Remember, the concept of plea bargains involves a compromise between two parties. The Prosecution agrees to drop charges in exchange for the accused person’s admission of guilt. Some factions view the practice as violating the right to a fair trial, which has several underpinnings. They include the right to be presumed innocent until proven guilty; to adduce and challenge evidence; appeal, among others. When one signs a deal, he is presumed guilty, he cannot challenge the evidence adduced against him and forfeits the right to appeal.
When one signs a deal, he is presumed guilty, he cannot challenge the evidence adduced against him and forfeits the right to appeal.
Nonetheless, where the Prosecution has built a strong case with a high probability of conviction, the accused person has a lawyer and has reviewed the evidence, the accused person cannot cry foul. Similarly, this concept has been a success in the United States, and if employed in Kenya, it can go a long way to ensure a high win rate for the Prosecution.
Where the prosecution has built a strong case with a high rate of conviction, the accused person has a lawyer and has reviewed the evidence; the accused person cannot cry foul.
For example, the Mueller investigation in the United States investigating alleged campaign finance violations by the Trump campaign has employed this idea. Recently, Paul Manafort signed a deal in which the Prosecution dropped five of the seven charges against him, and in exchange, he will cooperate with Mueller. Legal experts have noted that this is not going to end well for Mr. Trump.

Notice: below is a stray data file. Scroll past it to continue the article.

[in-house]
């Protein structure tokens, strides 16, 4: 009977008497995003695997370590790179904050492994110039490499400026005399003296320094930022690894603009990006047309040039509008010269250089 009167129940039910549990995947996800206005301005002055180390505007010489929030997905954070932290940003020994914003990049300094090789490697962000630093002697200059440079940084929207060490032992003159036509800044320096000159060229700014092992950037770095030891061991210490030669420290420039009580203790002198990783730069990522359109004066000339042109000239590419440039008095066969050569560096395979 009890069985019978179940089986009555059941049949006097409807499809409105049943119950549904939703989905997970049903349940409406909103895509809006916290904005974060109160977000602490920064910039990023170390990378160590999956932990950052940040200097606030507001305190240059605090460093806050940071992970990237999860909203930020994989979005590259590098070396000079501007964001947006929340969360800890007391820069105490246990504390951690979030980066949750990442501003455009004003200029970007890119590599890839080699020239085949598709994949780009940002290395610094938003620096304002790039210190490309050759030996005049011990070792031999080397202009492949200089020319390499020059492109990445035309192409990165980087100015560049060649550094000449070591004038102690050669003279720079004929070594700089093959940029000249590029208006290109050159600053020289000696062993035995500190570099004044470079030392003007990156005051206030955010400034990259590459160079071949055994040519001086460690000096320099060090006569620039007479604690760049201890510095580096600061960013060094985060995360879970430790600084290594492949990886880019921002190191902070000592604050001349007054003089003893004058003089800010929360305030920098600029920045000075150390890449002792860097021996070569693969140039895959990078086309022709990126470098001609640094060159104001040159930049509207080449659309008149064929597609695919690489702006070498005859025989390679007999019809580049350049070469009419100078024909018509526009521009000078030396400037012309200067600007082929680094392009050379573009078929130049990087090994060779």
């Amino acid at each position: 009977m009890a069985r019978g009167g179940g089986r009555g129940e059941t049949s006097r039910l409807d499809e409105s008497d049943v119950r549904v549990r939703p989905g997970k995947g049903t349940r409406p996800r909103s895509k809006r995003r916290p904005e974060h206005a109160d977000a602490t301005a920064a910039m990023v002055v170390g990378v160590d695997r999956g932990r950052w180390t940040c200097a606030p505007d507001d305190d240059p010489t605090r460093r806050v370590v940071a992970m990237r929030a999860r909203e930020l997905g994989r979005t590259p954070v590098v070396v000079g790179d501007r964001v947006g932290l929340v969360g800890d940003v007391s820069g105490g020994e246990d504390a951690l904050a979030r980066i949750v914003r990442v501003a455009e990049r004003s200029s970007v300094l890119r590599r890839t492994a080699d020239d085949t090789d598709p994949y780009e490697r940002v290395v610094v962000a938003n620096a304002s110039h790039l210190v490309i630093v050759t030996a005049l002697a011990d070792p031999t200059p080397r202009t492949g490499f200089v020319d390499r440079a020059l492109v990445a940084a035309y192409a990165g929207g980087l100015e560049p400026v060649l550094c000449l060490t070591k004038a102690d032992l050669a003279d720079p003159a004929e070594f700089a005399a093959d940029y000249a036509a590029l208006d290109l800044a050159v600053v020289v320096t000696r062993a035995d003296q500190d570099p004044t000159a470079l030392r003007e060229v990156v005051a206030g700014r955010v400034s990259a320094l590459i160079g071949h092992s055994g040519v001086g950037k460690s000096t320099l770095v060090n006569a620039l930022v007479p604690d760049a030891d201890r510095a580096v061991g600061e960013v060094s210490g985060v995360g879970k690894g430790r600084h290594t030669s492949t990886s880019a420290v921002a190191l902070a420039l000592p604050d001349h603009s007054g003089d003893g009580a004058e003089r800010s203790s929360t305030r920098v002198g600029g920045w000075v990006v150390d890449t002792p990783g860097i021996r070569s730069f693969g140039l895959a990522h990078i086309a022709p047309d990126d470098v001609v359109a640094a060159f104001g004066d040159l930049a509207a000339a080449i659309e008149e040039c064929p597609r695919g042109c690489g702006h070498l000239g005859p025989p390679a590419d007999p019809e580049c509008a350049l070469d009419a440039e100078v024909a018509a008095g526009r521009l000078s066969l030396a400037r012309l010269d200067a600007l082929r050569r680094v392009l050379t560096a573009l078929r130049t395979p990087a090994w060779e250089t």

Kenya operates on the principle of separation of powers between the executive, judiciary, and the legislature. It is upon all agencies to cooperate to ensure the eradication of crime. The executive has done its part by arresting corrupt individuals. It is up to the judiciary to guarantee convictions if there is overwhelming evidence against the accused persons. Likewise, for a judge to acquit or convict, the prosecution must present overwhelming evidence against the accused persons. Thus, if proper evidence is not collected, and plea bargains are not employed, there will be an increase in acquittals.
If we do not employ plea bargains, we will continue pirouetting to the jingles of apprehensions, trials, and pardons.
The President noted that he wants the Country to remember him for slaying the corruption dragon. Consequently, If we do not employ plea bargains, we will continue pirouetting to the jingles of apprehensions, trials, and pardons.
*Image Credits, The Economist*